Publication of the MID is not the end of the process, and several strands of work remain.
1. Transposition of the MID into the laws of individual MSs
There is a two-year window for MSs to adopt the provisions of the MID into their metrology laws. As these laws vary between states, it is not possible to give a useful generic view of the MID’s likely impact. A metering group of EURELECTRIC – the trade association for the European electricity utilities – met recently and will seek to give utilities an overview on progress within each MS. The group will update a survey of the legal metrology practices across Europe, which will identify the starting points to help members track changes as work proceeds.
In the UK the transposition work will be done through NWML, advised by the regulator Ofgem, which has legal metrology responsibilities for both electricity and gas meters.
Ofgem has set up its own advisory group to identify drafting requirements; the group includes utility and manufacturer representatives.
2. Production of normative documents to assist presumption of conformity
A major long-standing concern of industry with the MID has been that the new approach works in a ‘green field’ situation. However, as far as electricity meters are concerned, a comprehensive series of European standards based on international (IEC) standards has been in existence for some time. Both sides of industry have invested considerable resources to produce criteria within these standards that form an acceptable balance between performance and price. During the drafting of MI-003, industry delegates were largely successful in inserting rather more detail than Commission officials were happy with – such detail of course aligning with the criteria in existing standards! The intention was that any mandate to CENELEC (the European standards body) as regards the MID would allow relatively minor modification to these existing standards to produce suitable supporting documents.
However, the MID is unusual in allowing for two ways in which supporting standards can be produced. The Commission may:
- Issue a mandate to relevant standards bodies (for electricity meters this is CENELEC) under normal procedures relating to new approach directives (Article 13.1).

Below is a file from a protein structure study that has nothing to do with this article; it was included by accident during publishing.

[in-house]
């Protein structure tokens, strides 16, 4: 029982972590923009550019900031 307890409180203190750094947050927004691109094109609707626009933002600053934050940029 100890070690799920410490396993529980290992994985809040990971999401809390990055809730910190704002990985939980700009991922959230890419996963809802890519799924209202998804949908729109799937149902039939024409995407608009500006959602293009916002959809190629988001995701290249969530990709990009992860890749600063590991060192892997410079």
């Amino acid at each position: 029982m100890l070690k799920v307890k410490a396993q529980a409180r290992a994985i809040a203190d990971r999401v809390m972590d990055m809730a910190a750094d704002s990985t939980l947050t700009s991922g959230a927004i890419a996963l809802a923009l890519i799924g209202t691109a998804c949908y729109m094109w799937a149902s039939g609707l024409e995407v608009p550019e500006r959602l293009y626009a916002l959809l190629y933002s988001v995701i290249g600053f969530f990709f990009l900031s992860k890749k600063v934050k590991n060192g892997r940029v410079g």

- Identify and list parts of normative documents produced by OIML (an international organisation of legal metrology representatives) which presume compliance with the ERs (Articles 13.2 and 16.1).
The Commission has now issued an enquiry for a mandate, to which CENELEC Technical Committee 13 is preparing a response in respect of electricity meters. This will propose the production of three new European standards based on IEC 62052-11, 62053-11 and 62053-21, and also further work within IEC on standards relating to acceptance, inspection and reliability, which will then be adopted by CENELEC. A timetable for this work is also included, so that the standards will be in place before the MID comes into force.
Industry has been concerned about this dual path within the MID, which could lead to duplication of work and/or differing requirements which would be confusing. It is unfortunate that an attempt to produce a memorandum of understanding between CENELEC and OIML as to who should do what failed. In theory, the Commission should not act until advised by the MIC, and the MIC cannot be set up until the MID comes into force. However, OIML is conscious of its potential role and has already started work on review of its Recommendation 46 on electricity meters. Some criteria additional to and different from the CENELEC standards have already emerged.
STRUCTURE OF THE MID
3. Software requirements of the MID
The MID has requirements about software used in measuring instruments – for instance to separate software relating to legal metrology functions and protect it from unauthorised access or attack. WELMEC established a working group (WG7) to identify specific requirements and make recommendations to NBs about how software conformity could be assessed. It produced a general guide (WELMEC 7.1) and some specific proposals for simple electricity meters (WELMEC 7.2).
However, in 2001 further work was passed to a thematic network – a consortium of interested parties funded by the EU – on the basis that this would speed up the production of documentation, but with the proviso that WG7 should be kept aware of its output. The network is due to present its report in October this year.
4. Consistency of assessment
The MID does not harmonise legal metrology requirements across MSs, and the role of WELMEC has always been to exchange information to promote consistency of practice within the different metrology provisions in different MSs. Although each MS will exercise a surveillance role within its borders to ensure that NBs are complying with the MID requirements, there could be problems with differences of approach. For instance, it would be unfortunate if one NB had the reputation of being ‘easy’ as regards obtaining compliance – manufacturers would tend to favour this NB and the confidence of purchasers would be undermined. WELMEC would seem to have an important and continuing role to play in promoting consistency, in conjunction with the MIC.
The MID has been a major project which will impact on 25 countries within Europe. It has taken longer than expected – first discussions began around 1988 – but is now on the final lap to successful implementation.